The parks were lovely but sterile. The Grand Plaz was ornate but cold and grey and it seemed like a soulless tourist mill. During the year they hold a flower festival there and it would be nice to see it come alive with colour. Aside from the tourists and their touts there didn't seem to much life in the city.

Near the Plaz, we went to see two of the more famous landmarks of Brussels. The Mannekin Pis and his less well known sister the Jeanneke Pis. These are the famous statues of, respectively, a little boy and a little girl urinating.

The Manneken Pis is a major tourist attraction and is surrounded by shops, signposts and a horde of picture snapping foreigners. The Jeanneke Pis on the other hand was erected by a number of local merchants in response to the popularity of the Manneken Pis and is tucked away on a side street, lonely and forgotten.

They couldn't help but draw to mind the controversy that dogged Belgium a couple of years ago. A number of respectable citizens were caught in an extended child pornography ring and althought he link is incredibly tenuous it did play on our minds somewhat.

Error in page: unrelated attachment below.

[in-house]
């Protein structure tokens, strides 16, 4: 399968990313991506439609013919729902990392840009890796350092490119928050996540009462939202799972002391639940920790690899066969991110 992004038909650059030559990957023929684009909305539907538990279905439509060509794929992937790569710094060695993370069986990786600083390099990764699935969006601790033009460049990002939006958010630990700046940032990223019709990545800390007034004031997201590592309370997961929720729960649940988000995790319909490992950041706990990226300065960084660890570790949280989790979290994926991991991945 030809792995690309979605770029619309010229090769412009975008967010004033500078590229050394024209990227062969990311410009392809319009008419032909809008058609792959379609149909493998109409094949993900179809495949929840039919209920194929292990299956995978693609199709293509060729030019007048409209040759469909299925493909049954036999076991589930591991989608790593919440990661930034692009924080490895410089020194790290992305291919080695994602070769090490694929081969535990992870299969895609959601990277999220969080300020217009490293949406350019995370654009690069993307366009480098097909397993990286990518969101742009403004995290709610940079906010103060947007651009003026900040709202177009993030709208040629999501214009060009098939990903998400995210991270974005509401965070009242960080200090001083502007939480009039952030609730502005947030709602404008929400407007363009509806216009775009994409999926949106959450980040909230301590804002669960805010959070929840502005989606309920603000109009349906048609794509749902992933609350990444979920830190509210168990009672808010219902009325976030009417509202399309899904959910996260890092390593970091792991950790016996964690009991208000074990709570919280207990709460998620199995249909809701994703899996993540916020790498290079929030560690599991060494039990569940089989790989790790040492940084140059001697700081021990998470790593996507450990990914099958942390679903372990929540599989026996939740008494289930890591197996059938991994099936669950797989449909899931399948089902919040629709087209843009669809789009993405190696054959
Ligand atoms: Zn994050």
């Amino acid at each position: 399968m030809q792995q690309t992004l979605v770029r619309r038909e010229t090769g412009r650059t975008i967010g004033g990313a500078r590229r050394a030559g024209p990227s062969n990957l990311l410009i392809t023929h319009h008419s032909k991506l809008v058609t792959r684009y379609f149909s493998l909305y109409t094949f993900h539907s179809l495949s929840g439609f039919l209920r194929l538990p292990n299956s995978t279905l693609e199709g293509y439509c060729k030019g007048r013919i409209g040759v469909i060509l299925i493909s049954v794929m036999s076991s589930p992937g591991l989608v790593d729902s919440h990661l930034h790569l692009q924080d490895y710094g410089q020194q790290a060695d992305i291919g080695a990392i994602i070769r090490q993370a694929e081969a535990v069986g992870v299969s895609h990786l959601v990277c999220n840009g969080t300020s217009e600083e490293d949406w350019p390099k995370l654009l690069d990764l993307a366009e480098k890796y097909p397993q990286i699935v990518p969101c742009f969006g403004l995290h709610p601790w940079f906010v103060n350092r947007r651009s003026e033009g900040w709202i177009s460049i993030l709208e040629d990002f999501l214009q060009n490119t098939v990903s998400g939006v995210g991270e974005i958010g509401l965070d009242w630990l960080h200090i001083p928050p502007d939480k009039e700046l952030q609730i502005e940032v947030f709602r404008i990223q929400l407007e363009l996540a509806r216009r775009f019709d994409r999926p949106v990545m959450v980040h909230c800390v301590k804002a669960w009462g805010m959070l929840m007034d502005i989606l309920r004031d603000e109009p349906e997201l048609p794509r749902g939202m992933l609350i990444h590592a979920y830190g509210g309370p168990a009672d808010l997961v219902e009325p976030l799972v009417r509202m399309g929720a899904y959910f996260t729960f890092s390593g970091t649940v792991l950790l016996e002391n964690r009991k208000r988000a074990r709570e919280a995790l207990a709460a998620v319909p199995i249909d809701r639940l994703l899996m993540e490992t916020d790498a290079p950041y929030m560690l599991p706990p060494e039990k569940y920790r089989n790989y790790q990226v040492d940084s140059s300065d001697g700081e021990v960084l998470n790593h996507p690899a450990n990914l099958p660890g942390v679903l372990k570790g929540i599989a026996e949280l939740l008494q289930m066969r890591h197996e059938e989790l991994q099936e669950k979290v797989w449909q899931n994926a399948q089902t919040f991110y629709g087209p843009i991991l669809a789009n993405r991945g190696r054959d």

At the Jenneken Pis we made an unexpected discovery. Tucked into the ironwork cage around the statue was a rambling note written in broken French. The gist of the note seemed to be a veiled invitation to something illicit, sexual and seriously naughty. The phrase "I dominate like Cruella de Ville from 101 Dalmations" seemed to hold particular promise.

We found a second note at the Manneken Pis, but this one seemed to be a more straightforward clue to a treasure hunt, probably left by one of the scout packs roaming the centre of the city. Our hopes of uncovering a perverted sexual tryst between two Bruxellites were dashed.